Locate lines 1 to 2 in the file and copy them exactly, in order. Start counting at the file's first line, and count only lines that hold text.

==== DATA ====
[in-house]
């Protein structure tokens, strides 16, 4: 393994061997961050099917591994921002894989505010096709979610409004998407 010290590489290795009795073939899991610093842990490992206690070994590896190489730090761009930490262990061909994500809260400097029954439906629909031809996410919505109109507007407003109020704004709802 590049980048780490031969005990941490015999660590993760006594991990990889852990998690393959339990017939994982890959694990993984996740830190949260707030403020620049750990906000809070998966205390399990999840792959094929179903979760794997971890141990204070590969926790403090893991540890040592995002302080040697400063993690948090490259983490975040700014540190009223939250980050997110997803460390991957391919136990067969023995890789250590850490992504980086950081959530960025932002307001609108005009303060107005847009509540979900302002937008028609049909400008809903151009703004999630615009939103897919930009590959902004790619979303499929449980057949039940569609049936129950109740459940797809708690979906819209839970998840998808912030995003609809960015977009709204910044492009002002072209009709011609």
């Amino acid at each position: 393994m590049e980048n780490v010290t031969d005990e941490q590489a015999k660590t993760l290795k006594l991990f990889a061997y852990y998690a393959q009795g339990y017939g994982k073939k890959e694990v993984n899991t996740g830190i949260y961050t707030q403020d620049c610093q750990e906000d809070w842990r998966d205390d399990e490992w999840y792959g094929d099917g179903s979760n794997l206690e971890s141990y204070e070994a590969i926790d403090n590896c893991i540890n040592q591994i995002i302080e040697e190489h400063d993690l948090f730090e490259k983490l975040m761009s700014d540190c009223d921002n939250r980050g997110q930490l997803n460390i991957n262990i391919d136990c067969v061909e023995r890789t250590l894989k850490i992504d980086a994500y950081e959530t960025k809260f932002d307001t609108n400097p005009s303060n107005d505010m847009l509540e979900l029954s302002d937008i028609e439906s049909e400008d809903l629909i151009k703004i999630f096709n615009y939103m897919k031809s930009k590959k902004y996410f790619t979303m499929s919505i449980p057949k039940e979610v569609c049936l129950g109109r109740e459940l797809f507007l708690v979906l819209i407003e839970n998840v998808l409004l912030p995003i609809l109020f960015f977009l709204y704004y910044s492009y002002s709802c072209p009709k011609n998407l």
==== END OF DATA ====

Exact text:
[in-house]
């Protein structure tokens, strides 16, 4: 393994061997961050099917591994921002894989505010096709979610409004998407 010290590489290795009795073939899991610093842990490992206690070994590896190489730090761009930490262990061909994500809260400097029954439906629909031809996410919505109109507007407003109020704004709802 590049980048780490031969005990941490015999660590993760006594991990990889852990998690393959339990017939994982890959694990993984996740830190949260707030403020620049750990906000809070998966205390399990999840792959094929179903979760794997971890141990204070590969926790403090893991540890040592995002302080040697400063993690948090490259983490975040700014540190009223939250980050997110997803460390991957391919136990067969023995890789250590850490992504980086950081959530960025932002307001609108005009303060107005847009509540979900302002937008028609049909400008809903151009703004999630615009939103897919930009590959902004790619979303499929449980057949039940569609049936129950109740459940797809708690979906819209839970998840998808912030995003609809960015977009709204910044492009002002072209009709011609």